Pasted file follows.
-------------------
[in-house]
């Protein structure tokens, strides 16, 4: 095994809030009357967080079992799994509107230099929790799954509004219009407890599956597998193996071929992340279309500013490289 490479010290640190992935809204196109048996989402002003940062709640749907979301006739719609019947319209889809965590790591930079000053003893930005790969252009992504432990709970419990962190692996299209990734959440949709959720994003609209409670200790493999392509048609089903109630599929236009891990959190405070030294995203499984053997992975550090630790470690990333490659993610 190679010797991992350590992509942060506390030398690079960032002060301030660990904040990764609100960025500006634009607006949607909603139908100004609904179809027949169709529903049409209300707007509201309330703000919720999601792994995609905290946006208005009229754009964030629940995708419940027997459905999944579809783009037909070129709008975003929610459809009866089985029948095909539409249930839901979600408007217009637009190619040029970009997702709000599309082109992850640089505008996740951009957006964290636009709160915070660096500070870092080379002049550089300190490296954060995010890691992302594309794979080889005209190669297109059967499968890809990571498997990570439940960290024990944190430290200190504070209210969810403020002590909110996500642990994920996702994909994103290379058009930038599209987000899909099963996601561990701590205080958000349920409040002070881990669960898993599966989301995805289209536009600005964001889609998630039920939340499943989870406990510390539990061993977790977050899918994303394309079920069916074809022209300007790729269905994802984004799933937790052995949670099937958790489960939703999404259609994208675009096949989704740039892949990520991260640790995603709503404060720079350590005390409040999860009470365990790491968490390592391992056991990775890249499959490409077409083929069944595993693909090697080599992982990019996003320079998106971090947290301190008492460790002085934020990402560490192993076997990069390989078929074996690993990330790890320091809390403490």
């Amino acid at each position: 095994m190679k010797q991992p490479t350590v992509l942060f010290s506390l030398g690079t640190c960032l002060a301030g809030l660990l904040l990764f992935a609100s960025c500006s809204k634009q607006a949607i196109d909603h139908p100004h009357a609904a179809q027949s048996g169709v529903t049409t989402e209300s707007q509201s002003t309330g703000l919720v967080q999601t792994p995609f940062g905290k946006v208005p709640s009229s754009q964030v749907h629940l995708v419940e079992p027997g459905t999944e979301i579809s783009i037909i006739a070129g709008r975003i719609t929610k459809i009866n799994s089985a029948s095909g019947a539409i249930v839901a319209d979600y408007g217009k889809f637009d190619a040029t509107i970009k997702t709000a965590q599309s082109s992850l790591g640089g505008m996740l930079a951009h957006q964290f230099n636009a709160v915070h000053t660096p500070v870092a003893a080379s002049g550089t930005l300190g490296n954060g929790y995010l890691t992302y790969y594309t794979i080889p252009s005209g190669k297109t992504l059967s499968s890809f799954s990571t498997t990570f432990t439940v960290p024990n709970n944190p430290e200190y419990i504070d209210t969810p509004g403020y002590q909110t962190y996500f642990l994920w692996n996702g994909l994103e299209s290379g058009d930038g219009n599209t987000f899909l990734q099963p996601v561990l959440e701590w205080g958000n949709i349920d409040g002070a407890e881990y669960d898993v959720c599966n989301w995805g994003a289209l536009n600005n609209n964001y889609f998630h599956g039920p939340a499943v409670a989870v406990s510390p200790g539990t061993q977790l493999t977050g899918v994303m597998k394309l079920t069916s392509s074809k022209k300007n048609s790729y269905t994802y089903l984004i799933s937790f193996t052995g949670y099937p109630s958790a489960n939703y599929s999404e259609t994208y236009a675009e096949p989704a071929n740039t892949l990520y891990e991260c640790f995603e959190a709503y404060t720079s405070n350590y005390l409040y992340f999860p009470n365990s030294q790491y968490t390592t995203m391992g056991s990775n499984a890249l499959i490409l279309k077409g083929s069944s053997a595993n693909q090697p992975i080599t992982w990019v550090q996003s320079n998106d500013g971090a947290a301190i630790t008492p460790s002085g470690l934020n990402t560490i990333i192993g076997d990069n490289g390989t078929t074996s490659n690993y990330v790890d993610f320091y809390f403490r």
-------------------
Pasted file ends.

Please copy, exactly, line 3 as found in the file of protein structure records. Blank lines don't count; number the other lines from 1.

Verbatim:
């Amino acid at each position: 095994m190679k010797q991992p490479t350590v992509l942060f010290s506390l030398g690079t640190c960032l002060a301030g809030l660990l904040l990764f992935a609100s960025c500006s809204k634009q607006a949607i196109d909603h139908p100004h009357a609904a179809q027949s048996g169709v529903t049409t989402e209300s707007q509201s002003t309330g703000l919720v967080q999601t792994p995609f940062g905290k946006v208005p709640s009229s754009q964030v749907h629940l995708v419940e079992p027997g459905t999944e979301i579809s783009i037909i006739a070129g709008r975003i719609t929610k459809i009866n799994s089985a029948s095909g019947a539409i249930v839901a319209d979600y408007g217009k889809f637009d190619a040029t509107i970009k997702t709000a965590q599309s082109s992850l790591g640089g505008m996740l930079a951009h957006q964290f230099n636009a709160v915070h000053t660096p500070v870092a003893a080379s002049g550089t930005l300190g490296n954060g929790y995010l890691t992302y790969y594309t794979i080889p252009s005209g190669k297109t992504l059967s499968s890809f799954s990571t498997t990570f432990t439940v960290p024990n709970n944190p430290e200190y419990i504070d209210t969810p509004g403020y002590q909110t962190y996500f642990l994920w692996n996702g994909l994103e299209s290379g058009d930038g219009n599209t987000f899909l990734q099963p996601v561990l959440e701590w205080g958000n949709i349920d409040g002070a407890e881990y669960d898993v959720c599966n989301w995805g994003a289209l536009n600005n609209n964001y889609f998630h599956g039920p939340a499943v409670a989870v406990s510390p200790g539990t061993q977790l493999t977050g899918v994303m597998k394309l079920t069916s392509s074809k022209k300007n048609s790729y269905t994802y089903l984004i799933s937790f193996t052995g949670y099937p109630s958790a489960n939703y599929s999404e259609t994208y236009a675009e096949p989704a071929n740039t892949l990520y891990e991260c640790f995603e959190a709503y404060t720079s405070n350590y005390l409040y992340f999860p009470n365990s030294q790491y968490t390592t995203m391992g056991s990775n499984a890249l499959i490409l279309k077409g083929s069944s053997a595993n693909q090697p992975i080599t992982w990019v550090q996003s320079n998106d500013g971090a947290a301190i630790t008492p460790s002085g470690l934020n990402t560490i990333i192993g076997d990069n490289g390989t078929t074996s490659n690993y990330v790890d993610f320091y809390f403490r």